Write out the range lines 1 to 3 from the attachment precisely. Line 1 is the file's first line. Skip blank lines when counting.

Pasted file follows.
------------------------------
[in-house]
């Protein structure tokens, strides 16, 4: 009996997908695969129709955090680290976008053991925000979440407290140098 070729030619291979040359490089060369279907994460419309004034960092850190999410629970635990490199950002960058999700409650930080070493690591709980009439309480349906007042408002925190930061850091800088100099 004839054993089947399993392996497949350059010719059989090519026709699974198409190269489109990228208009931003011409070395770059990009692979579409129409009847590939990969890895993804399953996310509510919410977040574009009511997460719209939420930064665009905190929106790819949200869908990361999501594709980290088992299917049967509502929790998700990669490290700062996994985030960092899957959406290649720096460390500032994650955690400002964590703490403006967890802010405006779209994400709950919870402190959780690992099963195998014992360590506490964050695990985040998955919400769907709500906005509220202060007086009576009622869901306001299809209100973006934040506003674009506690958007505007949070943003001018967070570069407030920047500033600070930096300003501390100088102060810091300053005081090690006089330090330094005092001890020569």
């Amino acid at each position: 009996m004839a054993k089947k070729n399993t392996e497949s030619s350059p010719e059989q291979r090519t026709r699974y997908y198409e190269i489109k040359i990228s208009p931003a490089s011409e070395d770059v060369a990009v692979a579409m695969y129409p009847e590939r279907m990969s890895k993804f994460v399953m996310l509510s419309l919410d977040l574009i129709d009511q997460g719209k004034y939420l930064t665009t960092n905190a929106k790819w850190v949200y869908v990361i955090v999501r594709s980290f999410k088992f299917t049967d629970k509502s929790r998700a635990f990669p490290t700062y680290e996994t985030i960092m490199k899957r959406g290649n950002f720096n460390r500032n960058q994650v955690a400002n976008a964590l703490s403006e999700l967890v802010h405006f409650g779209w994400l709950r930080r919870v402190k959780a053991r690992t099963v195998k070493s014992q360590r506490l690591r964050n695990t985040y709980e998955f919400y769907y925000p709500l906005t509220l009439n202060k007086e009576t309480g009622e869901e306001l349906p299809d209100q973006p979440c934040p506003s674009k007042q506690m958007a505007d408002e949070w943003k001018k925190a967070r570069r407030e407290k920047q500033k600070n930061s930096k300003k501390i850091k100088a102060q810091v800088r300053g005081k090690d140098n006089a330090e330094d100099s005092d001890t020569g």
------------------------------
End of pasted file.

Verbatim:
[in-house]
């Protein structure tokens, strides 16, 4: 009996997908695969129709955090680290976008053991925000979440407290140098 070729030619291979040359490089060369279907994460419309004034960092850190999410629970635990490199950002960058999700409650930080070493690591709980009439309480349906007042408002925190930061850091800088100099 004839054993089947399993392996497949350059010719059989090519026709699974198409190269489109990228208009931003011409070395770059990009692979579409129409009847590939990969890895993804399953996310509510919410977040574009009511997460719209939420930064665009905190929106790819949200869908990361999501594709980290088992299917049967509502929790998700990669490290700062996994985030960092899957959406290649720096460390500032994650955690400002964590703490403006967890802010405006779209994400709950919870402190959780690992099963195998014992360590506490964050695990985040998955919400769907709500906005509220202060007086009576009622869901306001299809209100973006934040506003674009506690958007505007949070943003001018967070570069407030920047500033600070930096300003501390100088102060810091300053005081090690006089330090330094005092001890020569």
């Amino acid at each position: 009996m004839a054993k089947k070729n399993t392996e497949s030619s350059p010719e059989q291979r090519t026709r699974y997908y198409e190269i489109k040359i990228s208009p931003a490089s011409e070395d770059v060369a990009v692979a579409m695969y129409p009847e590939r279907m990969s890895k993804f994460v399953m996310l509510s419309l919410d977040l574009i129709d009511q997460g719209k004034y939420l930064t665009t960092n905190a929106k790819w850190v949200y869908v990361i955090v999501r594709s980290f999410k088992f299917t049967d629970k509502s929790r998700a635990f990669p490290t700062y680290e996994t985030i960092m490199k899957r959406g290649n950002f720096n460390r500032n960058q994650v955690a400002n976008a964590l703490s403006e999700l967890v802010h405006f409650g779209w994400l709950r930080r919870v402190k959780a053991r690992t099963v195998k070493s014992q360590r506490l690591r964050n695990t985040y709980e998955f919400y769907y925000p709500l906005t509220l009439n202060k007086e009576t309480g009622e869901e306001l349906p299809d209100q973006p979440c934040p506003s674009k007042q506690m958007a505007d408002e949070w943003k001018k925190a967070r570069r407030e407290k920047q500033k600070n930061s930096k300003k501390i850091k100088a102060q810091v800088r300053g005081k090690d140098n006089a330090e330094d100099s005092d001890t020569g």